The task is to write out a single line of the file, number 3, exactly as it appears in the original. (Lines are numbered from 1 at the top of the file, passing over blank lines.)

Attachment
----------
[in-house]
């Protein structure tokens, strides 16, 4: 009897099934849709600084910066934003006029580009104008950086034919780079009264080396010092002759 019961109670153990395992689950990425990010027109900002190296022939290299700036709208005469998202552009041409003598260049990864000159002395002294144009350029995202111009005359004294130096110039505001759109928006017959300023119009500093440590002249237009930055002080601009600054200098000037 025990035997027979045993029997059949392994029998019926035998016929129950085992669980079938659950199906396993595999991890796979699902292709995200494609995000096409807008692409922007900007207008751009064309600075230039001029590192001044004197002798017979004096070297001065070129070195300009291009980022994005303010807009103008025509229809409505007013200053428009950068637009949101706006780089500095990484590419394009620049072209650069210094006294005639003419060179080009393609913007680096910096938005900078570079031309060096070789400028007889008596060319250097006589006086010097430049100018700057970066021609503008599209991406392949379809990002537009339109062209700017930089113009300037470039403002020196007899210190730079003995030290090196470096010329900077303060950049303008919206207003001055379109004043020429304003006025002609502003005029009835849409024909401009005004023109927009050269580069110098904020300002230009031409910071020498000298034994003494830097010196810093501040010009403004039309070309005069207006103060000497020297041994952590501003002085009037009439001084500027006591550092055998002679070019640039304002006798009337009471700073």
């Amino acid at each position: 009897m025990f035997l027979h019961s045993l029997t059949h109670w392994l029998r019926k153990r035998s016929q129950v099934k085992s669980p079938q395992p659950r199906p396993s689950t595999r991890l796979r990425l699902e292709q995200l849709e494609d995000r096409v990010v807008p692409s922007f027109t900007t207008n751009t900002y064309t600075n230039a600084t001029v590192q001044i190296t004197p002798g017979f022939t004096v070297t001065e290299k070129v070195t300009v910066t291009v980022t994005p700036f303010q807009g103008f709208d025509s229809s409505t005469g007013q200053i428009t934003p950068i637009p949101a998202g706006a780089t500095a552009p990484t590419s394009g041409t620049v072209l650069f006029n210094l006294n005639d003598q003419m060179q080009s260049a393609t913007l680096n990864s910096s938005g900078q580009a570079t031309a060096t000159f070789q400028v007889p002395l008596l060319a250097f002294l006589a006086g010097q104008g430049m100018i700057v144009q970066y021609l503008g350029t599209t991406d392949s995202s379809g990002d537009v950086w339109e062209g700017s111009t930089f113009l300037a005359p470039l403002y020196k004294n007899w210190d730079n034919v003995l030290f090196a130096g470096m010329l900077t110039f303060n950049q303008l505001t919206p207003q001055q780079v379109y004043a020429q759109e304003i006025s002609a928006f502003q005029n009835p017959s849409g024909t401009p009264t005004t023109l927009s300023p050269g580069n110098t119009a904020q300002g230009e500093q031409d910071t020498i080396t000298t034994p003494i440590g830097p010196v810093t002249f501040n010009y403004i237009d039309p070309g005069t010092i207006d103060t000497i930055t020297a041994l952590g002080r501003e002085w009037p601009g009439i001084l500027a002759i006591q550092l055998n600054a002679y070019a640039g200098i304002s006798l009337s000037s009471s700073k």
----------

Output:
């Amino acid at each position: 009897m025990f035997l027979h019961s045993l029997t059949h109670w392994l029998r019926k153990r035998s016929q129950v099934k085992s669980p079938q395992p659950r199906p396993s689950t595999r991890l796979r990425l699902e292709q995200l849709e494609d995000r096409v990010v807008p692409s922007f027109t900007t207008n751009t900002y064309t600075n230039a600084t001029v590192q001044i190296t004197p002798g017979f022939t004096v070297t001065e290299k070129v070195t300009v910066t291009v980022t994005p700036f303010q807009g103008f709208d025509s229809s409505t005469g007013q200053i428009t934003p950068i637009p949101a998202g706006a780089t500095a552009p990484t590419s394009g041409t620049v072209l650069f006029n210094l006294n005639d003598q003419m060179q080009s260049a393609t913007l680096n990864s910096s938005g900078q580009a570079t031309a060096t000159f070789q400028v007889p002395l008596l060319a250097f002294l006589a006086g010097q104008g430049m100018i700057v144009q970066y021609l503008g350029t599209t991406d392949s995202s379809g990002d537009v950086w339109e062209g700017s111009t930089f113009l300037a005359p470039l403002y020196k004294n007899w210190d730079n034919v003995l030290f090196a130096g470096m010329l900077t110039f303060n950049q303008l505001t919206p207003q001055q780079v379109y004043a020429q759109e304003i006025s002609a928006f502003q005029n009835p017959s849409g024909t401009p009264t005004t023109l927009s300023p050269g580069n110098t119009a904020q300002g230009e500093q031409d910071t020498i080396t000298t034994p003494i440590g830097p010196v810093t002249f501040n010009y403004i237009d039309p070309g005069t010092i207006d103060t000497i930055t020297a041994l952590g002080r501003e002085w009037p601009g009439i001084l500027a002759i006591q550092l055998n600054a002679y070019a640039g200098i304002s006798l009337s000037s009471s700073k």